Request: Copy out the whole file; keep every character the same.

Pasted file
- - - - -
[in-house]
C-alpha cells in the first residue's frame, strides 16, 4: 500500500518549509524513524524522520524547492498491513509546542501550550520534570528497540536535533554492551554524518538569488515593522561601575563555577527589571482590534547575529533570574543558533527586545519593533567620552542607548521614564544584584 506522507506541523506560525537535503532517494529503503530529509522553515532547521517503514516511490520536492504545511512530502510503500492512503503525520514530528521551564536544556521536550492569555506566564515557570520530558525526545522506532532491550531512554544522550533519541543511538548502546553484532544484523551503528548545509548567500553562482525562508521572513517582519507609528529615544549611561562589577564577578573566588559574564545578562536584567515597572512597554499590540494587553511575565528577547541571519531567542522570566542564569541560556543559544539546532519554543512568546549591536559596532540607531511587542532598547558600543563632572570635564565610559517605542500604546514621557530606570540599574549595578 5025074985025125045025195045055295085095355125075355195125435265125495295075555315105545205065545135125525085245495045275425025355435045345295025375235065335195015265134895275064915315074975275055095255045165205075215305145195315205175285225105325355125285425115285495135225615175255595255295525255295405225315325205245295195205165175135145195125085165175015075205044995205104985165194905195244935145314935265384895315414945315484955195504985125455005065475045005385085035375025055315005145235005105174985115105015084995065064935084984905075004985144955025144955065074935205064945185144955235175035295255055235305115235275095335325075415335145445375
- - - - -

[in-house]
C-alpha cells in the first residue's frame, strides 16, 4: 500500500518549509524513524524522520524547492498491513509546542501550550520534570528497540536535533554492551554524518538569488515593522561601575563555577527589571482590534547575529533570574543558533527586545519593533567620552542607548521614564544584584 506522507506541523506560525537535503532517494529503503530529509522553515532547521517503514516511490520536492504545511512530502510503500492512503503525520514530528521551564536544556521536550492569555506566564515557570520530558525526545522506532532491550531512554544522550533519541543511538548502546553484532544484523551503528548545509548567500553562482525562508521572513517582519507609528529615544549611561562589577564577578573566588559574564545578562536584567515597572512597554499590540494587553511575565528577547541571519531567542522570566542564569541560556543559544539546532519554543512568546549591536559596532540607531511587542532598547558600543563632572570635564565610559517605542500604546514621557530606570540599574549595578 5025074985025125045025195045055295085095355125075355195125435265125495295075555315105545205065545135125525085245495045275425025355435045345295025375235065335195015265134895275064915315074975275055095255045165205075215305145195315205175285225105325355125285425115285495135225615175255595255295525255295405225315325205245295195205165175135145195125085165175015075205044995205104985165194905195244935145314935265384895315414945315484955195504985125455005065475045005385085035375025055315005145235005105174985115105015084995065064935084984905075004985144955025144955065074935205064945185144955235175035295255055235305115235275095335325075415335145445375